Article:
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“At CrossFit we endeavor to develop our athletes from the inside out, from core to extremity, which is, by the way, how good functional movements recruit muscle, from the core to the extremities.” 

That sentence comes from the Foundations sections of the CrossFit L1 Training Guide. It’s right at the start of the book, naturally, and it of course contains all the aspects required to develop a fit and healthy body. But who cares about foundations, right? Let’s just build this here and hope for the best. Let’s just learn how to do butterfly pull-ups before strict or kipping, and hope that my shoulder doesn’t fall apart.

You can rebuild a material structure, but without bionic body parts, you can’t rebuild your body.

The little piece from the CF-L1 training has more than one meaning to it. Firstly, it pertains to all movement originating from the core/midline (hips and trunk) of the body. Functional movements cannot be performed properly unless the midline is stable, and the ability of the extremities to complete a movement will be diminished unless the hips begin the movement.

When I look at what comprises the body’s core, however, I see all the small muscles set deep below the big superficial muscles. Many will refer to these deeper muscles as stabilisers. They do stabilise joints while creating small movements. Therein lies another meaning of the above sentence. By developing your body from the inside out, we’re developing your musculature from deep to superficial. We’re laying a strong and broad foundation BEFORE developing the outside.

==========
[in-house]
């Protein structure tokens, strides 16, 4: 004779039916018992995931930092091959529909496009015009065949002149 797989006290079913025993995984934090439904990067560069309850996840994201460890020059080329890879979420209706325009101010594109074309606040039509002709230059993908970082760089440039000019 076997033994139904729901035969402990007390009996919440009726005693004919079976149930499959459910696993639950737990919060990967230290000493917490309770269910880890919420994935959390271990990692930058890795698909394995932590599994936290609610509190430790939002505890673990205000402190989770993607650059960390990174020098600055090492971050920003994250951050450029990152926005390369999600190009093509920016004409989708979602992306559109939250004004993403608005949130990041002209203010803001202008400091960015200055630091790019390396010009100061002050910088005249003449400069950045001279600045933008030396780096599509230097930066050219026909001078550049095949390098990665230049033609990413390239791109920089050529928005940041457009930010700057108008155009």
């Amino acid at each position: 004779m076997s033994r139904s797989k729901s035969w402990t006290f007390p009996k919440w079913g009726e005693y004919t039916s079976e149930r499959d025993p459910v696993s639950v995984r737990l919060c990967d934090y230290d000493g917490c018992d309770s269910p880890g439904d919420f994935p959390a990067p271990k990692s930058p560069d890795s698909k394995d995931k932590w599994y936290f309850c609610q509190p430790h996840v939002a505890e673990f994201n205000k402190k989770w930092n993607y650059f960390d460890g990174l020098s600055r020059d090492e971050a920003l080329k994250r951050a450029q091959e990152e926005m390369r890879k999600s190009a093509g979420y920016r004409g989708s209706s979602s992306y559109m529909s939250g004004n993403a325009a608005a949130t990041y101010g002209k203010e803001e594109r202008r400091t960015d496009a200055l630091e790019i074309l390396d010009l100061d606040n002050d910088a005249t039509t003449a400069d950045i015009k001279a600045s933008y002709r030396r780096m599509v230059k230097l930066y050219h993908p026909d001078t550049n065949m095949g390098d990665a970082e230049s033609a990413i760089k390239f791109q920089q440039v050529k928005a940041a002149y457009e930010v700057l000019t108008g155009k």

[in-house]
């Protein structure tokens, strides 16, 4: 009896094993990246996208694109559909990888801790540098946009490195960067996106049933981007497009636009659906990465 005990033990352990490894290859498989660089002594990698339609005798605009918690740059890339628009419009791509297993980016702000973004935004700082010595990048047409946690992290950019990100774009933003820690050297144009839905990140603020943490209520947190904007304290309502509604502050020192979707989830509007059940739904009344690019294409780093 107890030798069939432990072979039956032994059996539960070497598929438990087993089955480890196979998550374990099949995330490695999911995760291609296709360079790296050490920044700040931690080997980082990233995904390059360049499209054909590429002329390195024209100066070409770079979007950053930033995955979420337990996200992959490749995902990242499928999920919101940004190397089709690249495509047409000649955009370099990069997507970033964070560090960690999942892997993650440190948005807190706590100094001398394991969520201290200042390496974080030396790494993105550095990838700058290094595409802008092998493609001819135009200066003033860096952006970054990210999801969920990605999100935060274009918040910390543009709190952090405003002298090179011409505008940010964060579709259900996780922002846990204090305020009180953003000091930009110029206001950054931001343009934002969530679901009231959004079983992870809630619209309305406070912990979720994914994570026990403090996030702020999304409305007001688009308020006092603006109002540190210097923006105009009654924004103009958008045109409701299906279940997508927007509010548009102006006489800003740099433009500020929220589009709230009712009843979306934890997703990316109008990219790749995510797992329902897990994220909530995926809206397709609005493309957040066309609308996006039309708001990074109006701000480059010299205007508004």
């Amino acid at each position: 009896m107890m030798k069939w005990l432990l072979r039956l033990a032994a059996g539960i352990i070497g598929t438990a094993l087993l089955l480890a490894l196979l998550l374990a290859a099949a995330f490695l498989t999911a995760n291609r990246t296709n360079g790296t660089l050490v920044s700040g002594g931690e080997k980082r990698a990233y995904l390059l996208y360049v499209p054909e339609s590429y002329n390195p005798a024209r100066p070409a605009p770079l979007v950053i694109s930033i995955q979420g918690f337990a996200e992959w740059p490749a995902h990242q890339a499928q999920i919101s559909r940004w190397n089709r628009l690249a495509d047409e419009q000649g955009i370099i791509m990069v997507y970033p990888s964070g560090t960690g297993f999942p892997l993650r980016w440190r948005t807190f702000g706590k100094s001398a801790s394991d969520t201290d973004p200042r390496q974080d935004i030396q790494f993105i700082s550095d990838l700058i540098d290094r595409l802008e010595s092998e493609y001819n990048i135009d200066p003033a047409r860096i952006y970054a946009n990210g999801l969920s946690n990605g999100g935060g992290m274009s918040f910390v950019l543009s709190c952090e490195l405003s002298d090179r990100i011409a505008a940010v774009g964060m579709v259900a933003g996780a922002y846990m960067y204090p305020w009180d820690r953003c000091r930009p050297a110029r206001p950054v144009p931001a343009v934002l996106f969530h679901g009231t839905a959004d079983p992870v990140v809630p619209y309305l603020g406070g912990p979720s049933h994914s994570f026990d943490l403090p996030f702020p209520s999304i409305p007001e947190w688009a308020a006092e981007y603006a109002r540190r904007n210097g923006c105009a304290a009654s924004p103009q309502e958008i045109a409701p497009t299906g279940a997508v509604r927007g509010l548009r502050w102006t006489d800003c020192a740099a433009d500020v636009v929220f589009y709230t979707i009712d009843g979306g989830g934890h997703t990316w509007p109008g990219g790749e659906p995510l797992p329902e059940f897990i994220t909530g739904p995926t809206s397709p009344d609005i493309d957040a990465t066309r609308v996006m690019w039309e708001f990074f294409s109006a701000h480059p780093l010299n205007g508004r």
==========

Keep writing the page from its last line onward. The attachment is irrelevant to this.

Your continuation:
There’s an annoying misconception that CrossFit only develops your big superficial muscles while neglecting smaller and stabilising muscles. That’s not so. A well structured CrossFit program performed under the guidance of a good coach and performed with good mechanics is and should be a preventative AND performance based program. That means it will increase your fitness while keeping you safe and free from injury.

It also means you shouldn’t need to spend hours doing “accessory” work. I don’t know when it started happening, but we noticed it in our gym too. People started waddling around gyms with bands wrapped around their legs, knees strapped and wrists taped up. “I’m activating my glutes and warming up my small joints,” they say. “You’re forgetting about what is and why you’re doing CrossFit, bro,” I say.

Follow the program consistently, move as well as you possibly can (which is determined by how well you scale workouts to your abilities) and stretch your sticky areas all the time. Don’t be a geek either – there’s not fancy reason like “my glutes aren’t activating” for the lack of performance increases in any area. Move like you’re taught and built to move, and ensure that your BROAD foundation is rock solid before building up.


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